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Q. Who is Mr. Smarty Plants?

A: There are those who suspect Wildflower Center volunteers are the culpable and capable culprits. Yet, others think staff members play some, albeit small, role. You can torture us with your plant questions, but we will never reveal the Green Guru's secret identity.

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Ask Mr. Smarty Plants is a free service provided by the staff and volunteers at the Lady Bird Johnson Wildflower Center.

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Please forgive us, but Mr. Smarty Plants has been overwhelmed by a flood of mail and must take a break for awhile to catch up. We hope to be accepting new questions again soon. Thank you!

Need help with plant identification, visit the plant identification page.

 
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Wednesday - April 07, 2010

From: Eidson, TN
Region: Southeast
Topic: Trees
Title: Trees blooming white in East Tennessee in April
Answered by: Barbara Medford

QUESTION:

What kind of tree is blooming now, 4\6\10 in the mountains of east TN. They have white blooms?

ANSWER:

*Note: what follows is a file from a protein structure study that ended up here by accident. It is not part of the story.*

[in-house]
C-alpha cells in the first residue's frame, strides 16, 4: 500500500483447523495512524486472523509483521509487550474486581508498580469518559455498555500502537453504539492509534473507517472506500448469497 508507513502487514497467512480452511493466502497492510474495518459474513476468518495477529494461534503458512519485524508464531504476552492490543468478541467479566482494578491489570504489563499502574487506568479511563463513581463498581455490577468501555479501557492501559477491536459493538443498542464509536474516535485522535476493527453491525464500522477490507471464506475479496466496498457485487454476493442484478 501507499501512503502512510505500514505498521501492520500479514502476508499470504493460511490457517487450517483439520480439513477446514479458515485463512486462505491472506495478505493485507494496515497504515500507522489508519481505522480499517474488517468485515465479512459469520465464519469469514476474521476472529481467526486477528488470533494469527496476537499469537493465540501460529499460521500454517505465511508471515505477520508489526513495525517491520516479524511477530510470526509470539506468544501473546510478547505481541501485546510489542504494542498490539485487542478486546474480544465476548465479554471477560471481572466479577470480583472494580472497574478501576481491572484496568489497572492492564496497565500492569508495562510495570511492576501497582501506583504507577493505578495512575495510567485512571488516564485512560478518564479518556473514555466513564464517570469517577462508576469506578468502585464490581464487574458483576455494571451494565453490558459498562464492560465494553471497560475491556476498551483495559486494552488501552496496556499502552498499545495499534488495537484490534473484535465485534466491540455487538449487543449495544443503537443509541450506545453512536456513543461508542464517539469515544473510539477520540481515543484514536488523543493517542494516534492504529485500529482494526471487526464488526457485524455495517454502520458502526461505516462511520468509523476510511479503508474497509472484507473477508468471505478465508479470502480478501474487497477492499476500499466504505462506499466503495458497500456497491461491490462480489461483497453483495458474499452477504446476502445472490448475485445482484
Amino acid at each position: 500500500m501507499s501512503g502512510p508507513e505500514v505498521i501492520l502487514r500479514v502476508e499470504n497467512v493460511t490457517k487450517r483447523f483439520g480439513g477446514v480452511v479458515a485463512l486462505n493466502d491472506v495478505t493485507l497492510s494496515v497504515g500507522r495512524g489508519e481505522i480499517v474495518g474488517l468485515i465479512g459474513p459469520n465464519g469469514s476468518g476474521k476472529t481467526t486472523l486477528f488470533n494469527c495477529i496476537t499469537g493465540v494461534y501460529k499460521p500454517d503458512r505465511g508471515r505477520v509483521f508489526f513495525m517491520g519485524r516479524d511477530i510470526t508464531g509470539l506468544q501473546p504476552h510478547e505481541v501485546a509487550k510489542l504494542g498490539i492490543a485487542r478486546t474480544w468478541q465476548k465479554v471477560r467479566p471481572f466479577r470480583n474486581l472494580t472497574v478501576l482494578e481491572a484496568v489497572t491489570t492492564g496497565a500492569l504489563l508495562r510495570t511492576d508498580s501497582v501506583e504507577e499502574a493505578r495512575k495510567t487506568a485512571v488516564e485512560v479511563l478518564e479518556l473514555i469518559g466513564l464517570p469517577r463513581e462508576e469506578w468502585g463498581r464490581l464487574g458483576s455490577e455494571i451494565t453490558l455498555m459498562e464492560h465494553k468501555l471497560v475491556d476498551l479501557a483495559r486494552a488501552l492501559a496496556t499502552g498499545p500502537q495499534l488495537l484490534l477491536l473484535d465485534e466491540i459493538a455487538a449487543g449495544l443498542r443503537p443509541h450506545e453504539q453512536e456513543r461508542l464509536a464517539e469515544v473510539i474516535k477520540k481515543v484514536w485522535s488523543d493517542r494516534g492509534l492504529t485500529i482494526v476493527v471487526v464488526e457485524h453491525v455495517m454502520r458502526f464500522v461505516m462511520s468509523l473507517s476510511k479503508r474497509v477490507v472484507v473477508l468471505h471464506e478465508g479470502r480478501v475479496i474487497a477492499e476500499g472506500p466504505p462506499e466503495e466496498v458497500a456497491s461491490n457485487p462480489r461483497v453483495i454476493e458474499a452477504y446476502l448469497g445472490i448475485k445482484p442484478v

We went to our Native Plant Database and searched for trees that bloom white in April in Tennessee. We got 39 results. Since knowing whether or not any particular tree grows in Hawkins County, the northeastern tip of Tennessee, requires a pretty extensive search, and we are already inundated with gardening questions for Spring at the Lady Bird Johnson Wildflower Center, we have some suggestions for how you can figure it out on your own: (1) Go to our Native Plant Database, and do a Combination Search, selecting Tennessee, then "tree" under General Appearance, white under Bloom Color, and April on Months of Bloom. When we did this, we got 39 possibilities. However, in order to determine if we have found the tree you are looking for, we have to go to the USDA Plant Profile on that plant and see if it grows in your part of the state, but you could try that first. (2) Contact the Tennessee Native Plant Society to see if they have a list of the trees blooming in April. (3) Check with the  Hawkins County, TN Extension Office; they could probably tell you easily, they are a lot closer than we are, and (4) Go to our Mr. Smarty Plants Plant Identification site to Submit a Photo. Be sure to follow the instructions closely, and we will try to identify it. Of course, if it is an escaped non-native, we may not know, anyway.
 

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